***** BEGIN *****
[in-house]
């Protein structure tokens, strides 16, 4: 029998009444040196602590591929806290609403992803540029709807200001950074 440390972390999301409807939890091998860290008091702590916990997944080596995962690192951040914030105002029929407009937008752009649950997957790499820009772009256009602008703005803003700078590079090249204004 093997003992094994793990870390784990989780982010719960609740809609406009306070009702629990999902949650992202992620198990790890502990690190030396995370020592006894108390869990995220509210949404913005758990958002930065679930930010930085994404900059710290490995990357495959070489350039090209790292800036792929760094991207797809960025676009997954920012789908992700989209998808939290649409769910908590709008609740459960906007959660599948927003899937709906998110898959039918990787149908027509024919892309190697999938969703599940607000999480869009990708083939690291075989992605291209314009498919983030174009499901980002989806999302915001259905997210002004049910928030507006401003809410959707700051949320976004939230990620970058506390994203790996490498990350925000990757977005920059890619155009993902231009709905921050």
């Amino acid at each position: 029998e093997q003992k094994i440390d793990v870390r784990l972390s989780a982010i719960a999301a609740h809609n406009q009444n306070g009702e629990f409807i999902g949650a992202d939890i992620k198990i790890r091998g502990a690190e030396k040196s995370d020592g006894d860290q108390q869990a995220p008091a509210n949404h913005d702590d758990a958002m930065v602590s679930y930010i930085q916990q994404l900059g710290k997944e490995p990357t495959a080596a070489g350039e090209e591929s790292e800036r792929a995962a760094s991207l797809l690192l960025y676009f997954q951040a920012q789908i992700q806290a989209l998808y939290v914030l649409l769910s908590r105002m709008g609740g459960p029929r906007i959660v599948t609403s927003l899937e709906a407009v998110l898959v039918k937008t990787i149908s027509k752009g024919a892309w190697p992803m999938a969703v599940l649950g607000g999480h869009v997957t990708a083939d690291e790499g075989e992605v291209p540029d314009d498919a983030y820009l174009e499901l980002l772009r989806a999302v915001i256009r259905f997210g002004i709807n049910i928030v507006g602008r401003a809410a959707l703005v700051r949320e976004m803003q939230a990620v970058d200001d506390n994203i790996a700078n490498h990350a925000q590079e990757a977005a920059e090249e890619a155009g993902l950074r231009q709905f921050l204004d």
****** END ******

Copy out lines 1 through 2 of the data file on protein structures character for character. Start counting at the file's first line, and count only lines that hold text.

[in-house]
């Protein structure tokens, strides 16, 4: 029998009444040196602590591929806290609403992803540029709807200001950074 440390972390999301409807939890091998860290008091702590916990997944080596995962690192951040914030105002029929407009937008752009649950997957790499820009772009256009602008703005803003700078590079090249204004 093997003992094994793990870390784990989780982010719960609740809609406009306070009702629990999902949650992202992620198990790890502990690190030396995370020592006894108390869990995220509210949404913005758990958002930065679930930010930085994404900059710290490995990357495959070489350039090209790292800036792929760094991207797809960025676009997954920012789908992700989209998808939290649409769910908590709008609740459960906007959660599948927003899937709906998110898959039918990787149908027509024919892309190697999938969703599940607000999480869009990708083939690291075989992605291209314009498919983030174009499901980002989806999302915001259905997210002004049910928030507006401003809410959707700051949320976004939230990620970058506390994203790996490498990350925000990757977005920059890619155009993902231009709905921050």